Demands of Transparency
In many ways, we live in a time of extreme transparency. From product reviews and political opinions to knowing exactly what your coworker ate for dinner – not much is hidden. But with so much out there, people are more skeptical and less trusting, constantly questioning: What’s real and who can I trust? As a result, people are demanding more from the businesses they work for and the brands they buy from. People don’t want a sea of information and opinions. They want real, honest, authentic, and transparent brands that ring true at every moment.
The Need for Transparency with Employees
It’s no surprise that employees consider transparency within the workplace as one of the top factors determining happiness and satisfaction in the workplace. People don’t want to risk working for a company that isn’t transparent about what it stands for, where it’s headed, and how it’s going to get there – challenges, obstacles, and admittances included.
And although many businesses and their leaders may get away with not being transparent, more often than not, it’s short-lived. If business is good, people are less likely to ask questions. But in reality, however successful, every business runs into bumps along the road at some point. Markets shift. People make mistakes. Challenges and obstacles arise. Sometimes, things just don’t go your way. And often times, employees are left wondering: How did this happen? Why didn’t someone warn me? Should I look elsewhere? When leaders don’t focus on transparency, even a small blip can leave the people who matter to your brand feeling betrayed and lied to.
This is when transparency really starts to become an issue. So how do you turn around a brand that is having transparency issues? First off, transparency happens from the inside out. It originates with transparent leaders. In order to build a trustworthy brand, you need transparent leadership.
Transparency Takes Work
But being a transparent leader isn’t always easy. Many leaders don’t consider it a necessary aspect of their job. And even when they do, it’s hard to admit you’ve made a mistake, led people astray, or even, just need help. Oftentimes, leaders believe being transparent might distract from their power and control. Other times, leaders think it’s in the best interest of their employees to keep them in the dark. And for leaders who are used to keeping things to themselves, it’s hard to start sharing realities with employees.
Making this shift in behavior might not be easy, but in the end, transparent leaders who share successes, challenges, mistakes, and intentions help create brands that are perceived as truthful, trustworthy, and transparent. And these are the brands that can survive any blip in the road. What makes these brands so resilient?
- Build long-term respect, trust, and loyalty. Employees respect and trust leaders who are real with them, even in the worst of times. People are more likely to come together and rally behind a leader they respect and feel has earned their loyalty and trust. Loyal employees are more likely to stick it out during rough times, celebrate during good, and be long-term advocates of the brand to the outside world. And in the end, employees are the most important brand champions you can have.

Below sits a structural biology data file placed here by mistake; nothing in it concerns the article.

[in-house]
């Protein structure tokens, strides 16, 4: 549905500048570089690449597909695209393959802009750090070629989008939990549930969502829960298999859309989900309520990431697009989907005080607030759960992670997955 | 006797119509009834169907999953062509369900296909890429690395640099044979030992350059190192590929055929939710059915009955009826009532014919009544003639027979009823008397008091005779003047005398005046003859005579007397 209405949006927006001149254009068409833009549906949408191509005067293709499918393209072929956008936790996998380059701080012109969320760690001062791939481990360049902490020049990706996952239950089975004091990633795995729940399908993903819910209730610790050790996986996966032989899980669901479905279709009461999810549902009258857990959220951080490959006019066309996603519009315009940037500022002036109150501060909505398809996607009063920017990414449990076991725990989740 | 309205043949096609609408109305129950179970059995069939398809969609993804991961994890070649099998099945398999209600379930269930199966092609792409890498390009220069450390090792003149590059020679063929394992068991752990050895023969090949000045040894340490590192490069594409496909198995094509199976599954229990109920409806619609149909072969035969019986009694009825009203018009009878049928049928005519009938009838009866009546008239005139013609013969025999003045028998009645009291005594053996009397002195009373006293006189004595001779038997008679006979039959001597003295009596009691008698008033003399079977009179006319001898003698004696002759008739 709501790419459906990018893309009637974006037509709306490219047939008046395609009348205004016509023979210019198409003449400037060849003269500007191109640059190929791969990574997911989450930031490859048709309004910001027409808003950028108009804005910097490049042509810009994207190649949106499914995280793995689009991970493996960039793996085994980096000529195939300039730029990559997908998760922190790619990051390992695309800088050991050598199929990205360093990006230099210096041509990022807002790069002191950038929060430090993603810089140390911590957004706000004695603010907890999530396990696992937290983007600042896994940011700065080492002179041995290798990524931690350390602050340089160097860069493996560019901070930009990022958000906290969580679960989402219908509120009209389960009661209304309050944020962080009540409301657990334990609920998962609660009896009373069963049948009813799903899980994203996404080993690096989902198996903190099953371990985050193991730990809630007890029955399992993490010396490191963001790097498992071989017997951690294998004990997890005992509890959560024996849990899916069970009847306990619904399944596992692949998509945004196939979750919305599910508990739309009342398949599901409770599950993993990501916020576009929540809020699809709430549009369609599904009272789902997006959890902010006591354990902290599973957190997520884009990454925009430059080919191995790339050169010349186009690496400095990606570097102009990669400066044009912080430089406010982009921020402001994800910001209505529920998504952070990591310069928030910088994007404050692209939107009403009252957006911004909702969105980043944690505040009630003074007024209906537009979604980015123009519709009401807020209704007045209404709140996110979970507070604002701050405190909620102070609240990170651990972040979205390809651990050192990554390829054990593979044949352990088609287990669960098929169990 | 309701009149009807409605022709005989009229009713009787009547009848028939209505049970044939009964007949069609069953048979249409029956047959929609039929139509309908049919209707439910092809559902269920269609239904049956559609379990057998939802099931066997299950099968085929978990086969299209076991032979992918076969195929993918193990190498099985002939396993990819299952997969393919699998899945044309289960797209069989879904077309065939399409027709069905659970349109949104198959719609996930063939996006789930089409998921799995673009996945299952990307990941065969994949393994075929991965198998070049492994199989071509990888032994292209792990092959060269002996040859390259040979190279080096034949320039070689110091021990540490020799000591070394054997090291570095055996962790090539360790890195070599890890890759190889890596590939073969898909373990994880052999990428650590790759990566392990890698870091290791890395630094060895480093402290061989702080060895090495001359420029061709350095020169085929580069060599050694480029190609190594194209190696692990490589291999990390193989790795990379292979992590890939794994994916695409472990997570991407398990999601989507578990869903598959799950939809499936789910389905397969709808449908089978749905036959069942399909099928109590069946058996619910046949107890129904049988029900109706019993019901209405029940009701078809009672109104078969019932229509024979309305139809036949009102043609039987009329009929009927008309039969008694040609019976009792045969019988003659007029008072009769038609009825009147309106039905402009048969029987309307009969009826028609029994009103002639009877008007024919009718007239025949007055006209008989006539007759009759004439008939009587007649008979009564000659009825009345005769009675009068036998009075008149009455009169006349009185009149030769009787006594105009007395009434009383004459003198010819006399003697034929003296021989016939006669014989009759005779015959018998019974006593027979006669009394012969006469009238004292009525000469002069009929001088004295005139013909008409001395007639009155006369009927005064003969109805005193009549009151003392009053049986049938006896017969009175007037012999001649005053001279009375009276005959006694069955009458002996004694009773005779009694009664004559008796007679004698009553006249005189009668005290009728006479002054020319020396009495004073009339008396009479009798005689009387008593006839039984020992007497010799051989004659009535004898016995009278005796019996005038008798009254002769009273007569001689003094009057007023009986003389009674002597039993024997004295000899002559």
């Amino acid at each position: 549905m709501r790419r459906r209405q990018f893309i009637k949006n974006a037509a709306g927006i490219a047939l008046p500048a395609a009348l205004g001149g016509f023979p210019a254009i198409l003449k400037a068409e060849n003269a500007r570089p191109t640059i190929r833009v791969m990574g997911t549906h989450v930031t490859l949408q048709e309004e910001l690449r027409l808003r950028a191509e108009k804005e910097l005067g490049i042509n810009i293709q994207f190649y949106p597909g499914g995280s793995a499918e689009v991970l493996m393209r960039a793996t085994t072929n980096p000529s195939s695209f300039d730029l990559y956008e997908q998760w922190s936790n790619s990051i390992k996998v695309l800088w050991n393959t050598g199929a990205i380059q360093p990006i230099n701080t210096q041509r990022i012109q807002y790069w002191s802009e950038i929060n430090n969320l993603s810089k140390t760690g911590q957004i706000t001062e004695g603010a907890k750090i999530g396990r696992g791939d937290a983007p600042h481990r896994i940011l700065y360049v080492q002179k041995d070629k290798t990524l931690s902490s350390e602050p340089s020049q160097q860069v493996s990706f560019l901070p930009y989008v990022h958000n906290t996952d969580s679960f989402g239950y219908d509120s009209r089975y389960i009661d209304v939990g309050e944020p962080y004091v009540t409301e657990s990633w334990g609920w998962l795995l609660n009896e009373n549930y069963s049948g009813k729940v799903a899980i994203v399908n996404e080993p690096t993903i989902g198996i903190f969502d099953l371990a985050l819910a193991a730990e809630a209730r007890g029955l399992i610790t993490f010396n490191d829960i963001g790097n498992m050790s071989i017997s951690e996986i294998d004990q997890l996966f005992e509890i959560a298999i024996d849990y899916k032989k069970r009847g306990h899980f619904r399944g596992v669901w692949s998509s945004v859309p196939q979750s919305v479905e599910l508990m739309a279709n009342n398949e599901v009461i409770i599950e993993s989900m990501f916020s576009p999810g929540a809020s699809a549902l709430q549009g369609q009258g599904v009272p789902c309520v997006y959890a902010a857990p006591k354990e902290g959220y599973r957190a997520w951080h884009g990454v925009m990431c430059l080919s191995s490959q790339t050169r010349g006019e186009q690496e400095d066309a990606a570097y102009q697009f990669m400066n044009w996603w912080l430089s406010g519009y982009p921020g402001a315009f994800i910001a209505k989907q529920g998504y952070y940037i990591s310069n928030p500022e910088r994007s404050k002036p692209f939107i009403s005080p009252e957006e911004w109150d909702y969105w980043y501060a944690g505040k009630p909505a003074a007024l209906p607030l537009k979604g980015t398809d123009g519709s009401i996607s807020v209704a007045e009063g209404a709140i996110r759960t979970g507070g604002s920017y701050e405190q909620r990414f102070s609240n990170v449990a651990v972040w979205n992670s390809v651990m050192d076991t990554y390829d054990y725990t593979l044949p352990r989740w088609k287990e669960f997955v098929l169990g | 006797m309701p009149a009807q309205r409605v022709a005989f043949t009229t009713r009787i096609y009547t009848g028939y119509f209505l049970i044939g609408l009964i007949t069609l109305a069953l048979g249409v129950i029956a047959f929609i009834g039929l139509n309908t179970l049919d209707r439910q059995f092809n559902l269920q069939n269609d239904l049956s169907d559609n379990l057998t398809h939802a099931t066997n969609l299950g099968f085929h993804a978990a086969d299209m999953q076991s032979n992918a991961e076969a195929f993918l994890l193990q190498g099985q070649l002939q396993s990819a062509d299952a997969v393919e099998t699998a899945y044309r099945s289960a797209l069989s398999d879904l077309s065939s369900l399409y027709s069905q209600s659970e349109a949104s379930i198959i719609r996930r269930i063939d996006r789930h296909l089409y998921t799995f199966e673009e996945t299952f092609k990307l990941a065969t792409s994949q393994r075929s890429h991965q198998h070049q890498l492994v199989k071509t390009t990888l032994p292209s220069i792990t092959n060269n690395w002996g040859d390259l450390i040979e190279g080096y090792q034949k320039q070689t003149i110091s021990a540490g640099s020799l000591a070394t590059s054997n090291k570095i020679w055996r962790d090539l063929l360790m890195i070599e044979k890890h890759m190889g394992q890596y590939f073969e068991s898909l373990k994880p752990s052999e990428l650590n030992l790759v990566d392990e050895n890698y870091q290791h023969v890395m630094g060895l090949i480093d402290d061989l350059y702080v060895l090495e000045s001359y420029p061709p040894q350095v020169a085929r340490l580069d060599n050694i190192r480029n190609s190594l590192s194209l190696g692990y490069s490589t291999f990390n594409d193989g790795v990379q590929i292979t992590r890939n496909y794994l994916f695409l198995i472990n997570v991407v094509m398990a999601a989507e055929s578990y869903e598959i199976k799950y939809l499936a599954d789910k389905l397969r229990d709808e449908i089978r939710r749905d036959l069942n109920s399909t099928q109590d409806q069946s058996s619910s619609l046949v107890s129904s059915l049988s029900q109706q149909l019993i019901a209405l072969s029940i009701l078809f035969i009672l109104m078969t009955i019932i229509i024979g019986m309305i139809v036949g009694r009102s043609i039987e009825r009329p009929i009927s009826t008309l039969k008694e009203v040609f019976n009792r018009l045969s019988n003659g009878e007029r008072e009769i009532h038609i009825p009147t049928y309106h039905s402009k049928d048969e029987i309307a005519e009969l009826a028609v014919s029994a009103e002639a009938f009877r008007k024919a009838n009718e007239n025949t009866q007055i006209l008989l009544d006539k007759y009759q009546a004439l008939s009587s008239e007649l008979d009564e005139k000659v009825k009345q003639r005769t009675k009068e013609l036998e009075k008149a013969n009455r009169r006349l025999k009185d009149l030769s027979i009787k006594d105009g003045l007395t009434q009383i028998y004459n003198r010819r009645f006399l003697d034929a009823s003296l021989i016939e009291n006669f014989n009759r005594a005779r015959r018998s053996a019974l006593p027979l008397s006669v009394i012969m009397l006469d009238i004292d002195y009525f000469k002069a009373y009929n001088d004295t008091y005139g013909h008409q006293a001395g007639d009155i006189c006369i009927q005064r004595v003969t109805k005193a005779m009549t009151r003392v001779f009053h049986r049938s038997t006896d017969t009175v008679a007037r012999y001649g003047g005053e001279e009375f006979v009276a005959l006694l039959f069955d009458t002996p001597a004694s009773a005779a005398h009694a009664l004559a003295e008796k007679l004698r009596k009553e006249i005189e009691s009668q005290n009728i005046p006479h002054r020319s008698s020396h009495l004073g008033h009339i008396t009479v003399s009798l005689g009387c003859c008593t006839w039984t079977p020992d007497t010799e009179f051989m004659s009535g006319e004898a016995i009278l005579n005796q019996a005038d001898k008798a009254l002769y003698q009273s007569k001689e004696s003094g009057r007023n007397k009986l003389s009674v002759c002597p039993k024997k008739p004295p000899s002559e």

- Create more sustainable, efficient business. When employees are more aware of business goals and objectives, or even challenges, they can work from a place of complete knowledge. Feeling like everyone is in-the-know makes it more likely for teams to come together and solve problems in the most efficient, sustainable way. Leaders and employees become more comfortable sharing opinions, perspectives, asking for help, and taking educated risks if they feel like they work in an open work environment. This leads to increased productivity. It also leads to increased creativity. Productivity and creativity help move the brand and business forward.
- Promote an aligned and unified workplace. Transparency is a powerful unifier. Because it decreases the risk of misunderstandings, people are more likely to be on the same page and aligned behind common goals, values, and larger aspirations. Because there is no “hush-hush” or differing levels of feeling “in-the-know” amidst leaders and employees, everyone feels as though they matter and can have an impact.
- Decrease the risk of issues down the road. When employees trust their leaders and the direction of the business as a whole, there are less PR nightmares, social media snafus, and HR problems. People who feel like they are part of a brand that they can trust and that aligns with their values are more likely to have the brand’s best interest in mind. When recruiting, transparency can help find the right people to drive your business.
In the end, loyal and productive employees will be your brand’s biggest assets. When employees feel like they are a part of a brand that has earned their loyalty, customers will feel this too – from the way employees interact with customers, to what they post on social media, or how they talk with brands about their work. All these moments matter, especially when trying to turnaround a brand with previous transparency issues.
Brands that want to build a transparent, unified, trustworthy brand need to start from the inside and move out.
When leaders are transparent, your people thrive, and as a result, your business will too.
Emotive Brand is a San Francisco branding agency.